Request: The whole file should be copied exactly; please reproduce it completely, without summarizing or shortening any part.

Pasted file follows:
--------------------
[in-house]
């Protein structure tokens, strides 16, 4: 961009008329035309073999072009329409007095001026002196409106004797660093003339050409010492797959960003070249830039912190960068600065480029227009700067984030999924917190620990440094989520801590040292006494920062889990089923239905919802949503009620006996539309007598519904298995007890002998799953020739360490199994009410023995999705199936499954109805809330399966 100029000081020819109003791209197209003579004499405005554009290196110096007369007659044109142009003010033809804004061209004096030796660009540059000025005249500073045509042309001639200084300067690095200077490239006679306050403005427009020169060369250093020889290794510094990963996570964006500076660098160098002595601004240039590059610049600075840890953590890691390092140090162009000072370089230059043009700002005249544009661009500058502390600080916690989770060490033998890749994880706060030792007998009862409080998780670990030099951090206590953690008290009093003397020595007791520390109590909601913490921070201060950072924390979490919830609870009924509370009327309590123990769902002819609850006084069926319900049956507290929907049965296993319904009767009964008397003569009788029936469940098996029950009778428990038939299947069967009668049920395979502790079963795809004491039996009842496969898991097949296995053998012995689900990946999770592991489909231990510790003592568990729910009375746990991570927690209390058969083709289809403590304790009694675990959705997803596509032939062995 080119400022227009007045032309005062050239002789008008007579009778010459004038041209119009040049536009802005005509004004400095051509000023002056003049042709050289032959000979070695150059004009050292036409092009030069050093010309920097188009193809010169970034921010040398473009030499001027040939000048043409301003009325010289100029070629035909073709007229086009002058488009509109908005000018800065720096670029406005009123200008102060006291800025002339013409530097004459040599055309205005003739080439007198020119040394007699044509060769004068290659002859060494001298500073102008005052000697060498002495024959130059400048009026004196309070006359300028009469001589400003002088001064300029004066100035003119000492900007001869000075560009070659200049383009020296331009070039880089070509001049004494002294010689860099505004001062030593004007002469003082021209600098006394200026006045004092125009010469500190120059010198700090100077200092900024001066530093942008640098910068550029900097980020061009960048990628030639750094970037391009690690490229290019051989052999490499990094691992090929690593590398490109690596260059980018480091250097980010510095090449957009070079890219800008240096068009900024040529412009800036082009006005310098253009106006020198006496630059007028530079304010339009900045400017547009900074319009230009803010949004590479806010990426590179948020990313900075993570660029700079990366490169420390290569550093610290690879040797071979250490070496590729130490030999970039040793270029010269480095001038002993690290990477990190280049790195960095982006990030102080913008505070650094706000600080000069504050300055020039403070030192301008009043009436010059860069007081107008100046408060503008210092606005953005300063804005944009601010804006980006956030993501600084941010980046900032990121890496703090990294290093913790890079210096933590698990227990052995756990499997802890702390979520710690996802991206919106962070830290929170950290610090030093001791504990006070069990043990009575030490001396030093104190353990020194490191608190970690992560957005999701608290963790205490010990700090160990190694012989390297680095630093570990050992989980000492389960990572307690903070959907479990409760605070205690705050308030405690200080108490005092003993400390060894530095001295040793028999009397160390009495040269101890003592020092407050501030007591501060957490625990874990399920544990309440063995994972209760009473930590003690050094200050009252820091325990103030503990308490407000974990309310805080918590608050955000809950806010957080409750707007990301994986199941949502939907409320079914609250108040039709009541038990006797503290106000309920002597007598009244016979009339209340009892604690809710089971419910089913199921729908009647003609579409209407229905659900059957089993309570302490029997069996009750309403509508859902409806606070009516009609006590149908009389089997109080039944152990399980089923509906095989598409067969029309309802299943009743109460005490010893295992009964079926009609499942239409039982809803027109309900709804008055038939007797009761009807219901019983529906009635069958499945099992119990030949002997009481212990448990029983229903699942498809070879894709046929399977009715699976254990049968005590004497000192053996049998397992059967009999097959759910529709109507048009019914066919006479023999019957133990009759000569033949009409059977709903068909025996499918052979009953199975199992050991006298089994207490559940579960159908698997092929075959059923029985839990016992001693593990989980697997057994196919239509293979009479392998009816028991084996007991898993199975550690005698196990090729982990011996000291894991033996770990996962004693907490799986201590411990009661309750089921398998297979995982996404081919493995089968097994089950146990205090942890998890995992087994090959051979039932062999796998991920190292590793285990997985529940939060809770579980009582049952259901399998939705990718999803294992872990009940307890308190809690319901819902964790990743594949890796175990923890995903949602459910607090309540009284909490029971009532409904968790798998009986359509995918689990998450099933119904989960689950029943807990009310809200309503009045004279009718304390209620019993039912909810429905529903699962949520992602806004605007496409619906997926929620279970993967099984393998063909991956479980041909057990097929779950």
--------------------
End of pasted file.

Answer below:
[in-house]
């Protein structure tokens, strides 16, 4: 961009008329035309073999072009329409007095001026002196409106004797660093003339050409010492797959960003070249830039912190960068600065480029227009700067984030999924917190620990440094989520801590040292006494920062889990089923239905919802949503009620006996539309007598519904298995007890002998799953020739360490199994009410023995999705199936499954109805809330399966 100029000081020819109003791209197209003579004499405005554009290196110096007369007659044109142009003010033809804004061209004096030796660009540059000025005249500073045509042309001639200084300067690095200077490239006679306050403005427009020169060369250093020889290794510094990963996570964006500076660098160098002595601004240039590059610049600075840890953590890691390092140090162009000072370089230059043009700002005249544009661009500058502390600080916690989770060490033998890749994880706060030792007998009862409080998780670990030099951090206590953690008290009093003397020595007791520390109590909601913490921070201060950072924390979490919830609870009924509370009327309590123990769902002819609850006084069926319900049956507290929907049965296993319904009767009964008397003569009788029936469940098996029950009778428990038939299947069967009668049920395979502790079963795809004491039996009842496969898991097949296995053998012995689900990946999770592991489909231990510790003592568990729910009375746990991570927690209390058969083709289809403590304790009694675990959705997803596509032939062995 080119400022227009007045032309005062050239002789008008007579009778010459004038041209119009040049536009802005005509004004400095051509000023002056003049042709050289032959000979070695150059004009050292036409092009030069050093010309920097188009193809010169970034921010040398473009030499001027040939000048043409301003009325010289100029070629035909073709007229086009002058488009509109908005000018800065720096670029406005009123200008102060006291800025002339013409530097004459040599055309205005003739080439007198020119040394007699044509060769004068290659002859060494001298500073102008005052000697060498002495024959130059400048009026004196309070006359300028009469001589400003002088001064300029004066100035003119000492900007001869000075560009070659200049383009020296331009070039880089070509001049004494002294010689860099505004001062030593004007002469003082021209600098006394200026006045004092125009010469500190120059010198700090100077200092900024001066530093942008640098910068550029900097980020061009960048990628030639750094970037391009690690490229290019051989052999490499990094691992090929690593590398490109690596260059980018480091250097980010510095090449957009070079890219800008240096068009900024040529412009800036082009006005310098253009106006020198006496630059007028530079304010339009900045400017547009900074319009230009803010949004590479806010990426590179948020990313900075993570660029700079990366490169420390290569550093610290690879040797071979250490070496590729130490030999970039040793270029010269480095001038002993690290990477990190280049790195960095982006990030102080913008505070650094706000600080000069504050300055020039403070030192301008009043009436010059860069007081107008100046408060503008210092606005953005300063804005944009601010804006980006956030993501600084941010980046900032990121890496703090990294290093913790890079210096933590698990227990052995756990499997802890702390979520710690996802991206919106962070830290929170950290610090030093001791504990006070069990043990009575030490001396030093104190353990020194490191608190970690992560957005999701608290963790205490010990700090160990190694012989390297680095630093570990050992989980000492389960990572307690903070959907479990409760605070205690705050308030405690200080108490005092003993400390060894530095001295040793028999009397160390009495040269101890003592020092407050501030007591501060957490625990874990399920544990309440063995994972209760009473930590003690050094200050009252820091325990103030503990308490407000974990309310805080918590608050955000809950806010957080409750707007990301994986199941949502939907409320079914609250108040039709009541038990006797503290106000309920002597007598009244016979009339209340009892604690809710089971419910089913199921729908009647003609579409209407229905659900059957089993309570302490029997069996009750309403509508859902409806606070009516009609006590149908009389089997109080039944152990399980089923509906095989598409067969029309309802299943009743109460005490010893295992009964079926009609499942239409039982809803027109309900709804008055038939007797009761009807219901019983529906009635069958499945099992119990030949002997009481212990448990029983229903699942498809070879894709046929399977009715699976254990049968005590004497000192053996049998397992059967009999097959759910529709109507048009019914066919006479023999019957133990009759000569033949009409059977709903068909025996499918052979009953199975199992050991006298089994207490559940579960159908698997092929075959059923029985839990016992001693593990989980697997057994196919239509293979009479392998009816028991084996007991898993199975550690005698196990090729982990011996000291894991033996770990996962004693907490799986201590411990009661309750089921398998297979995982996404081919493995089968097994089950146990205090942890998890995992087994090959051979039932062999796998991920190292590793285990997985529940939060809770579980009582049952259901399998939705990718999803294992872990009940307890308190809690319901819902964790990743594949890796175990923890995903949602459910607090309540009284909490029971009532409904968790798998009986359509995918689990998450099933119904989960689950029943807990009310809200309503009045004279009718304390209620019993039912909810429905529903699962949520992602806004605007496409619906997926929620279970993967099984393998063909991956479980041909057990097929779950």